Woodmere Art Museum
Joseph Thurman Pearson, Jr., A Painter in the Grand Manner
April 8 July 8, 2001
Foreward to the exhibition catalogue:
Joseph Thurman Pearson, Jr. was no stranger to Woodmere Art Museum, as he was an active participant in Museum activities during its formative years. During the 1940s, for instance, he was a member of the Museum's very vigorous exhibition committee, which was chaired by artist and Woodmere curator Edith Emerson. Fellow committee members included artists William N. Goodell, John Brock Lear, Mary Townsend Mason, Arthur Meltzer, Maurice Molarsky and Pearl Van Sciver. .Joseph Pearson was also a featured artist along with colleague and distinguished sculptor Albert Laessle, in a 1945 exhibition at Woodmere that filled the Museum's main rotunda gallery. Included in that exhibition was perhaps his most famous painting of all, The Twins, Virginia and Jane, now in the collection of the James A. Michener Art Museum, which has most generously allowed the work to return to Woodmere for this Pearson tribute. At the time of Pearson's 1943 exhibition, Woodmere's board of directors purchased the painting By the River for the rather handsome sum of $1,000. Interestingly, at the same board meeting it was also agreed to purchase from fellow Pennsylvania Academy of the Fine Arts instructor, Daniel Garber, the painting Spring Valley for $500. Both paintings are still in the Museum's permanent collection, and the former will be prominently displayed in the current retrospective. Pearson's feelings for Woodmere and the opportunity it provided him and so many other local artists to exhibit their work was made apparent in a March 21, 1943 speech given at the Museum when he observed "Woodmere is not a piece of earth, a pile of material; it is a spiritual entity which, administered wisely, will be a precious place, a Sanctuary for the soul" (left: Joseph Thurman Pearson, Jr., The Twins, Virginia and Jane, 1917, oil on canvas, 60 x 72 inches, James A. Michener Art Museum, Doylestown, PA, Gift of Oliver Pearson)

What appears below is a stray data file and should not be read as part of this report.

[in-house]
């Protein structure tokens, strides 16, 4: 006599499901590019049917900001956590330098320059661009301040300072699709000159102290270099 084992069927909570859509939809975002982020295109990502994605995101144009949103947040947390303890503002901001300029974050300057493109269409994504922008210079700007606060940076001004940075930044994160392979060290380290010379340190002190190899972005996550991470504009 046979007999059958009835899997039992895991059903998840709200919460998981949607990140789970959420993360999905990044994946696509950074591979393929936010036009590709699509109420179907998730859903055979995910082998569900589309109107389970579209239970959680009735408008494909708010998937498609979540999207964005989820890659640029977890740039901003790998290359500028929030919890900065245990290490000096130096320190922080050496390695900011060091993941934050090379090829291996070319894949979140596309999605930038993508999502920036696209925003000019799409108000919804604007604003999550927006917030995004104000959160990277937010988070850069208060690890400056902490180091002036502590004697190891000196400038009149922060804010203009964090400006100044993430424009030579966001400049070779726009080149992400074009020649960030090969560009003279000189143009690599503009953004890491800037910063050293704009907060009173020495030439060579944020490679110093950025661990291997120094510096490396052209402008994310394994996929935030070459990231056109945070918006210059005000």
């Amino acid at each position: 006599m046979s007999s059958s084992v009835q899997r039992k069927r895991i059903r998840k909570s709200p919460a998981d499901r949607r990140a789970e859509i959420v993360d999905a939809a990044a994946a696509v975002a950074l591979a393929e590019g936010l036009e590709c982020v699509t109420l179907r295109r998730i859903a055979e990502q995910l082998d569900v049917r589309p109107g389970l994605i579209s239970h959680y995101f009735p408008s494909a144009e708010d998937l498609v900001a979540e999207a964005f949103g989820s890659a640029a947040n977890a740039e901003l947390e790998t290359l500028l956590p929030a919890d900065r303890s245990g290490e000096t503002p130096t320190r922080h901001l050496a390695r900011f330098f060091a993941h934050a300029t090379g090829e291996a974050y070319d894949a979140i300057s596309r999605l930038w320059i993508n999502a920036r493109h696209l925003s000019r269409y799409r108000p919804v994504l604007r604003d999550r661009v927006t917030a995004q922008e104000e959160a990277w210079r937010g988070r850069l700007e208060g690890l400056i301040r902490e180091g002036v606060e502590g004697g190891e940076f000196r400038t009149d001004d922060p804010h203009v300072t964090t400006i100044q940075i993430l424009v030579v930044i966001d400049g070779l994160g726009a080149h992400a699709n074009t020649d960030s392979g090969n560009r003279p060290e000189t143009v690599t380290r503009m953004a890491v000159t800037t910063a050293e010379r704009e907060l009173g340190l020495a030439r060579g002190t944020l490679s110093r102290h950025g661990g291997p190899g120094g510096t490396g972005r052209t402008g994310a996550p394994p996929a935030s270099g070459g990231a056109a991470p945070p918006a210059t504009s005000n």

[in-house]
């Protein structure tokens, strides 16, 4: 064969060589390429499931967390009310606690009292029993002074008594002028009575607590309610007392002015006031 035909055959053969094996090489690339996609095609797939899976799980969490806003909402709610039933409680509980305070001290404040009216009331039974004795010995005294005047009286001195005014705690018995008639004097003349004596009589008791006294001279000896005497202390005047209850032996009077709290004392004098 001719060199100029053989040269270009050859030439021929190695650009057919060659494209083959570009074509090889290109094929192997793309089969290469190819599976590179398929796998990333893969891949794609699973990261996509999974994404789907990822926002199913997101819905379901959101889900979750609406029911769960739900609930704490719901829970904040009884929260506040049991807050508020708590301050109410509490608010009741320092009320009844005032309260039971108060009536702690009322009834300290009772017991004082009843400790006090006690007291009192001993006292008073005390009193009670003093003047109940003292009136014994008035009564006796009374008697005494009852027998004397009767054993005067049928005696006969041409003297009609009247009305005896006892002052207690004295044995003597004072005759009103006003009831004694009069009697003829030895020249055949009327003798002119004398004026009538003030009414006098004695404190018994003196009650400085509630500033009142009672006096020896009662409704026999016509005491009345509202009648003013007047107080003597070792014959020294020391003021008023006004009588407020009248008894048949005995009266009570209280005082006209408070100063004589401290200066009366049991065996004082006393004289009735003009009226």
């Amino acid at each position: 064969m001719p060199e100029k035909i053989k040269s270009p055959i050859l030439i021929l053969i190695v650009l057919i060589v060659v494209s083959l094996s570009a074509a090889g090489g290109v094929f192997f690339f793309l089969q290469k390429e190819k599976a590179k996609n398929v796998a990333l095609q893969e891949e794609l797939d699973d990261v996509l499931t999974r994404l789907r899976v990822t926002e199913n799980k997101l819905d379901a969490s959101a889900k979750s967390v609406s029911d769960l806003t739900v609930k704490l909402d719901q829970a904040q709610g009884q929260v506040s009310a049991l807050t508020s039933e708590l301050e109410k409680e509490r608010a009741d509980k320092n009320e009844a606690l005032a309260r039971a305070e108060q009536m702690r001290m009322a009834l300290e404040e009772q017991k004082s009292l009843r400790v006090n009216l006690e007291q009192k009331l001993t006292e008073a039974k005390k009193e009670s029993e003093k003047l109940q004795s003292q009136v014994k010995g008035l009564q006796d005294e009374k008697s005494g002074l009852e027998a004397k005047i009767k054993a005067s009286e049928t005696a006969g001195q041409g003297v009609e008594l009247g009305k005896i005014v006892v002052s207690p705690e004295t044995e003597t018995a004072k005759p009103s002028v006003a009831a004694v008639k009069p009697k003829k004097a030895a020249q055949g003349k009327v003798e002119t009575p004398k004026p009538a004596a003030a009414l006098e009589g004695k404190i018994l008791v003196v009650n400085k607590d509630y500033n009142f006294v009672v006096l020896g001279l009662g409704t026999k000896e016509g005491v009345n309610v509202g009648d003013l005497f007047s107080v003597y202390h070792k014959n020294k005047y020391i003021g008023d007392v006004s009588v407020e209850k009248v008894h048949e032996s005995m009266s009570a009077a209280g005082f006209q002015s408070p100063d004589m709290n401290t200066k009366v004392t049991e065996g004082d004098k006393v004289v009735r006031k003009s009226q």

Pearson is furthermore forever linked to Woodmere through his second wife, Alice Kent Stoddard (1885-1976), who volunteered and exhibited at the Museum over a lengthy period of time, and whose paintings are also well represented in the permanent collection. She was a William Emlen Cresson Traveling Fellowship award winner at the Pennsylvania Academy and also had a major exhibition at the Museum, along with her close friend, Mary Townsend Mason, in 1951. Stoddard's handsome portrait of Joseph Pearson is included in the current exhibition. Because of the close ties to the Museum and the fact that Woodmere favors mounting exhibitions of work by under-appreciated artists, it seemed appropriate to mount an exhibition to memorialize the 50th anniversary of the artist's death, an idea enthusiastically proposed by the late Frank Bianco, Museum trustee and proprietor of Bianco Gallery, Buckingham, Pennsylvania. Frank was also instrumental in helping the Museum acquire two magnifrcent portraits by Pearson of the artist's first wife, Emily. These were acquired in 1933 with funds provided by the Verna Stein Estate and an anonymous donor. Frank shared our excitement about their being the centerpiece of a major retrospective, as they show the artist at his finest. (left: Jane and Virginia, 1916, oil on canvas, 50 x 40 inches, Private collection; right: The Bridge, 1926, oil on board, 54 x 58 inches, Private collection of Jim's Antiques Fine Art Gallery, Lambertville, N.J.)
Upon Bianco's sudden death, his colleague and fellow Pearson devotee, Roy Wood, Jr. assumed the challenge of gathering, identifying and interpreting works by the artist in cooperation with members of the Pearson family. Indeed, the Pearson family has been supremely supportive of the exhibit. Mr.Wood's text provides informative observations on the life and art of one of the finest Philadelphia artists of the first half of the 20th century.